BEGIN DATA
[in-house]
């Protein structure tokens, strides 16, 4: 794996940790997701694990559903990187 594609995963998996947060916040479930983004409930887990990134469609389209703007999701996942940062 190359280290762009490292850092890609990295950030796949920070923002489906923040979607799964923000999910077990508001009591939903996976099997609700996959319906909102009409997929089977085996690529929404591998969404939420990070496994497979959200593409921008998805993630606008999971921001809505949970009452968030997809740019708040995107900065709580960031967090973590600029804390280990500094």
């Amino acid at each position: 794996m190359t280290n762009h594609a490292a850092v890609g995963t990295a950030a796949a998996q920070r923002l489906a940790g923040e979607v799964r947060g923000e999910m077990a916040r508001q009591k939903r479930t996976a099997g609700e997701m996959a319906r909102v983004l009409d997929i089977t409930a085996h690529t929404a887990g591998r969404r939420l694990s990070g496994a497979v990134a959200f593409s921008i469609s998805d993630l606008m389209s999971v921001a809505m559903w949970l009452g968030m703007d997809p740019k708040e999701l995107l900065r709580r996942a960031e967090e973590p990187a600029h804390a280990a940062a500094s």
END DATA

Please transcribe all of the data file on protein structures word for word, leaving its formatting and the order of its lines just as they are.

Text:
[in-house]
């Protein structure tokens, strides 16, 4: 794996940790997701694990559903990187 594609995963998996947060916040479930983004409930887990990134469609389209703007999701996942940062 190359280290762009490292850092890609990295950030796949920070923002489906923040979607799964923000999910077990508001009591939903996976099997609700996959319906909102009409997929089977085996690529929404591998969404939420990070496994497979959200593409921008998805993630606008999971921001809505949970009452968030997809740019708040995107900065709580960031967090973590600029804390280990500094």
């Amino acid at each position: 794996m190359t280290n762009h594609a490292a850092v890609g995963t990295a950030a796949a998996q920070r923002l489906a940790g923040e979607v799964r947060g923000e999910m077990a916040r508001q009591k939903r479930t996976a099997g609700e997701m996959a319906r909102v983004l009409d997929i089977t409930a085996h690529t929404a887990g591998r969404r939420l694990s990070g496994a497979v990134a959200f593409s921008i469609s998805d993630l606008m389209s999971v921001a809505m559903w949970l009452g968030m703007d997809p740019k708040e999701l995107l900065r709580r996942a960031e967090e973590p990187a600029h804390a280990a940062a500094s």